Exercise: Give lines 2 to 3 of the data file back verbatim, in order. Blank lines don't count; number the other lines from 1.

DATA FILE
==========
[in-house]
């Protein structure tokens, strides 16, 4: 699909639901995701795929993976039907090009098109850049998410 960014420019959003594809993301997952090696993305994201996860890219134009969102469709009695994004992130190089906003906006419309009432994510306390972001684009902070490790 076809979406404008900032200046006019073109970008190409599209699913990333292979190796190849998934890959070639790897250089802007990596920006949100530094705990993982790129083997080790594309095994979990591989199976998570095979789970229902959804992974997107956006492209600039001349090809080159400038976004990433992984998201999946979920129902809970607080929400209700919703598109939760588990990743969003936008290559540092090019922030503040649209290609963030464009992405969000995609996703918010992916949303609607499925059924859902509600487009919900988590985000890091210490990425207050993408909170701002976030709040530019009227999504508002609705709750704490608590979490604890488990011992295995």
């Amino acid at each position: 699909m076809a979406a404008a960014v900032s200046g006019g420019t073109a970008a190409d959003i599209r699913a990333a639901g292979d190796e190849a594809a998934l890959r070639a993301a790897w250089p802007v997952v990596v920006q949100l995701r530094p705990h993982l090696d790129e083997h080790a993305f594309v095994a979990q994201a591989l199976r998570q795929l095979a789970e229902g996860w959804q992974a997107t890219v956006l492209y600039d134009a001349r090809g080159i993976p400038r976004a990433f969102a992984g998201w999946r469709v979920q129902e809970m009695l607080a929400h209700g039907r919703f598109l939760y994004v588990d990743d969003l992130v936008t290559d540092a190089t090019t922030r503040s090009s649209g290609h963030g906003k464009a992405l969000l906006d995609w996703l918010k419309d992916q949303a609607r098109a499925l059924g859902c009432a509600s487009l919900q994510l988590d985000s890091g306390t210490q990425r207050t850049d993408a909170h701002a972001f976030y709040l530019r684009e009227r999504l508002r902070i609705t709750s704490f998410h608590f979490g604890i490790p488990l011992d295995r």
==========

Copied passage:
């Protein structure tokens, strides 16, 4: 699909639901995701795929993976039907090009098109850049998410 960014420019959003594809993301997952090696993305994201996860890219134009969102469709009695994004992130190089906003906006419309009432994510306390972001684009902070490790 076809979406404008900032200046006019073109970008190409599209699913990333292979190796190849998934890959070639790897250089802007990596920006949100530094705990993982790129083997080790594309095994979990591989199976998570095979789970229902959804992974997107956006492209600039001349090809080159400038976004990433992984998201999946979920129902809970607080929400209700919703598109939760588990990743969003936008290559540092090019922030503040649209290609963030464009992405969000995609996703918010992916949303609607499925059924859902509600487009919900988590985000890091210490990425207050993408909170701002976030709040530019009227999504508002609705709750704490608590979490604890488990011992295995």
């Amino acid at each position: 699909m076809a979406a404008a960014v900032s200046g006019g420019t073109a970008a190409d959003i599209r699913a990333a639901g292979d190796e190849a594809a998934l890959r070639a993301a790897w250089p802007v997952v990596v920006q949100l995701r530094p705990h993982l090696d790129e083997h080790a993305f594309v095994a979990q994201a591989l199976r998570q795929l095979a789970e229902g996860w959804q992974a997107t890219v956006l492209y600039d134009a001349r090809g080159i993976p400038r976004a990433f969102a992984g998201w999946r469709v979920q129902e809970m009695l607080a929400h209700g039907r919703f598109l939760y994004v588990d990743d969003l992130v936008t290559d540092a190089t090019t922030r503040s090009s649209g290609h963030g906003k464009a992405l969000l906006d995609w996703l918010k419309d992916q949303a609607r098109a499925l059924g859902c009432a509600s487009l919900q994510l988590d985000s890091g306390t210490q990425r207050t850049d993408a909170h701002a972001f976030y709040l530019r684009e009227r999504l508002r902070i609705t709750s704490f998410h608590f979490g604890i490790p488990l011992d295995r």